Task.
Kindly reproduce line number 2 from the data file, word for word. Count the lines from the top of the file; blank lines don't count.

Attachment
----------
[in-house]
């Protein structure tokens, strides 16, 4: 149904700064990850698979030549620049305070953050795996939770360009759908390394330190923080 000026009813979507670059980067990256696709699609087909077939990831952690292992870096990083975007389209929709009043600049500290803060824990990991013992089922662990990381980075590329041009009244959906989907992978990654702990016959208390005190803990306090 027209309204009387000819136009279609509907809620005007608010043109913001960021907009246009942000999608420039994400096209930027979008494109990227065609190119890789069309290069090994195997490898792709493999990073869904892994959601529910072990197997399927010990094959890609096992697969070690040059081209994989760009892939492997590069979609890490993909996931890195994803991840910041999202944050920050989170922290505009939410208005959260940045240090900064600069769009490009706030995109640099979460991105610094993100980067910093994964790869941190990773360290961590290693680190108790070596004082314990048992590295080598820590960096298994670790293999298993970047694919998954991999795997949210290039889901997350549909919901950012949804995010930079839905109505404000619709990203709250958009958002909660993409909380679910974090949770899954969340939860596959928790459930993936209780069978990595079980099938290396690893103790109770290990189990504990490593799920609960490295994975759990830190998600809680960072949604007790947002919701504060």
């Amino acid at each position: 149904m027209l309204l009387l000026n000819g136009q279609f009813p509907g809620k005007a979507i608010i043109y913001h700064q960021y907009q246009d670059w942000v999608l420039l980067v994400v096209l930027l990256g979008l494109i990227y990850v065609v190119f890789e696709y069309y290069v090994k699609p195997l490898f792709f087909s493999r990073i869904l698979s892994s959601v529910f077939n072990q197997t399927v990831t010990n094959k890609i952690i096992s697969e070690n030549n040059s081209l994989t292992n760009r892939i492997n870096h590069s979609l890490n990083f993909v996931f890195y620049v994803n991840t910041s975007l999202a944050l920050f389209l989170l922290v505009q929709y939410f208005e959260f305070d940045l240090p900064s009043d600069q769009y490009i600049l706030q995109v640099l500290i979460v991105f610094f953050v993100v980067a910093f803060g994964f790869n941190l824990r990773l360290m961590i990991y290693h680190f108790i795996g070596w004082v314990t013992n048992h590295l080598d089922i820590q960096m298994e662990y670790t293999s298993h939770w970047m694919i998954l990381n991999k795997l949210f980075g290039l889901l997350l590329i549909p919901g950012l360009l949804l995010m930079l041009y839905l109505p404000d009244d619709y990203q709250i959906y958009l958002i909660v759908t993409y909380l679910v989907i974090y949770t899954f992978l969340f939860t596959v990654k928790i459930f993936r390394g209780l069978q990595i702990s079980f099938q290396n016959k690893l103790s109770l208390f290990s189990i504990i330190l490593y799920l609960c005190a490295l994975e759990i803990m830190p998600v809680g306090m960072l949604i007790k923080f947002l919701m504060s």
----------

């Protein structure tokens, strides 16, 4: 149904700064990850698979030549620049305070953050795996939770360009759908390394330190923080 000026009813979507670059980067990256696709699609087909077939990831952690292992870096990083975007389209929709009043600049500290803060824990990991013992089922662990990381980075590329041009009244959906989907992978990654702990016959208390005190803990306090 027209309204009387000819136009279609509907809620005007608010043109913001960021907009246009942000999608420039994400096209930027979008494109990227065609190119890789069309290069090994195997490898792709493999990073869904892994959601529910072990197997399927010990094959890609096992697969070690040059081209994989760009892939492997590069979609890490993909996931890195994803991840910041999202944050920050989170922290505009939410208005959260940045240090900064600069769009490009706030995109640099979460991105610094993100980067910093994964790869941190990773360290961590290693680190108790070596004082314990048992590295080598820590960096298994670790293999298993970047694919998954991999795997949210290039889901997350549909919901950012949804995010930079839905109505404000619709990203709250958009958002909660993409909380679910974090949770899954969340939860596959928790459930993936209780069978990595079980099938290396690893103790109770290990189990504990490593799920609960490295994975759990830190998600809680960072949604007790947002919701504060």